The Australia state of Victoria will become the first in the country to ban the public display of the swastika and other Nazi symbols, as part of a planned boost of anti-vilification laws announced on Thursday.
The proposed laws, expected to be introduced to the state parliament in the first half of 2022, will also broaden anti-vilification protections – which currently only cover racial and religious characteristics – to cover sexual orientation, gender identity and disability.
Victoria’s Attorney-General Jaclyn Symes said that there would be public consultation to determine the parameters of the ban on hate symbols, but that it was clear there was broad public support for outlawing the swastika.
She said it was likely the legislation would include exemptions for symbols to be displayed in particular settings, like museums. The issue of how to treat memorabilia would likely be complex, she said, adding that she intended to discuss with her state and federal counterparts about whether similar measures could be adopted elsewhere in the country.
The move follows a call from Australian federal police in April for a ban on hateful insignia and propaganda, amid rising concerns over extremism. While Islamist extremism is still assessed to be the country’s most significant threat, there has been growing attention paid to white supremacist extremism following a string of recent incidents.
Brenton Tarrant, the extreme-right terrorist who attacked two mosques in Christchurch, New Zealand in 2019, was an Australian citizen, while in January, dozens of neo-Nazis gathered in Victoria’s Grampians national park, performing Nazi salutes, chanting "white power" and "heil Hitler,” and burned a cross. While police investigated the situation, they found no crime had been committed.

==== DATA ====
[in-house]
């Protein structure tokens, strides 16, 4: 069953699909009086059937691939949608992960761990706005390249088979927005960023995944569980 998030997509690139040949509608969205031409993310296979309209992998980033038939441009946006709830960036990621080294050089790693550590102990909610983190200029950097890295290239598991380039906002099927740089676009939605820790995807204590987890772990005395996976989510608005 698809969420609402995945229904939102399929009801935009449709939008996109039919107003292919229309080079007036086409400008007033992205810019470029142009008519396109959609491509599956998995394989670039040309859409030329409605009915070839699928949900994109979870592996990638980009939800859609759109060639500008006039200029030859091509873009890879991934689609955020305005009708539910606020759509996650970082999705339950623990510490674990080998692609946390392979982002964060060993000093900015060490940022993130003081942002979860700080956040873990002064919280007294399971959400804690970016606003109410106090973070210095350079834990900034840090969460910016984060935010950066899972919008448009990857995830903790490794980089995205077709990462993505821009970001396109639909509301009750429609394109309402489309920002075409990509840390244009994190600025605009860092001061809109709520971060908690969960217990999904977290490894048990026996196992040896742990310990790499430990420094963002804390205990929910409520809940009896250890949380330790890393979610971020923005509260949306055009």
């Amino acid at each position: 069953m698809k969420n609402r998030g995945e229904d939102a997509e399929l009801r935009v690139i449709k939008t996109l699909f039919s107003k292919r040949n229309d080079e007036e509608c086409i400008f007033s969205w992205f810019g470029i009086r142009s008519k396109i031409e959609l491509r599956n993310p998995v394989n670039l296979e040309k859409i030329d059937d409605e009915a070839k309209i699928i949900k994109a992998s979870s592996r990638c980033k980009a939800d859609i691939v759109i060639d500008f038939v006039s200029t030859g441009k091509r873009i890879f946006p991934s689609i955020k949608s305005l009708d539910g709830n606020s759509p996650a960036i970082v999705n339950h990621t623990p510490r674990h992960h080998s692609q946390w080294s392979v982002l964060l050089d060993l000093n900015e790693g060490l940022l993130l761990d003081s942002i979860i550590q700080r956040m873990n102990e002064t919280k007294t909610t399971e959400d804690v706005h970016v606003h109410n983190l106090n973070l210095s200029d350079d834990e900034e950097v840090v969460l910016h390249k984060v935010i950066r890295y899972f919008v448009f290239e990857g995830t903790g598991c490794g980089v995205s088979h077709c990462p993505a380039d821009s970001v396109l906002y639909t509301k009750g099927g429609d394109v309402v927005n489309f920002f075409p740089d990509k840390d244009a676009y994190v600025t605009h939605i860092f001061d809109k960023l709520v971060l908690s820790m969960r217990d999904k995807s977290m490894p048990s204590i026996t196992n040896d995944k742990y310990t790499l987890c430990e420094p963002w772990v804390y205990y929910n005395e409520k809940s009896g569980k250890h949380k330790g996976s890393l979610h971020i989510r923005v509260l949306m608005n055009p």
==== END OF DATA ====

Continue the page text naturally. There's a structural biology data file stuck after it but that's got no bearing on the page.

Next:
That incident involved a group called the National Socialist Network, whose activities were detailed in a major media expose in Australian media last month, and prompted Victorian premier Daniel Andrews to warn that anti-Semitism was on the rise. It followed an earlier incident last year when a Nazi flag was flown over a home in the northwest of the state, but authorities were unable to take action because no crime was being committed.
News of the move was welcomed by the Australian Jewish community, with Dvir Abramovich, chair of the Anti-Defamation Commission, calling it "a day for the history books".
“I will be lying if I didn't admit to shedding tears of joy," he told Australian national broadcaster ABC.
"Above all, this announcement is a resounding triumph for the victims of the Holocaust, the survivors and our brave diggers [soldiers] who died to vanquish the evil Third Reich regime, and a defeat of homegrown neo-Nazis who seek to keep Hitler's legacy alive."
The planned ban also drew applause from Jewish groups abroad. Rabbi Abraham Cooper, associate dean and director of global social action at the Simon Wiesenthal Centre in the US, said the ban was a positive development.
“Every democracy is going to deal with issues differently, but if the laws allow for it, I think from a symbolic point of view it’s a positive step,” he told VICE World News, calling the swastika “the ultimate symbol of hate and genocide.”
The display of Nazi flags and symbols is protected as free speech in the US, but banned in a number of European countries including Germany, Austria, France, Latvia, Lithuania, Hungary, Poland, Russia and Ukraine.
However, Cooper said, the relatively small number of physical manifestations of the swastika paled in comparison to the proliferation of anti-Semitic and extremist content online. He said the overriding challenge of tackling hate was dealing with online extremist content.
“The next most important steps to be taken are to educate our children and make sure they understand why this is so dangerous,” he said. “We’re all facing a dramatic rise in anti-Semitism. It’s a global virus and there’s no cure other than education.”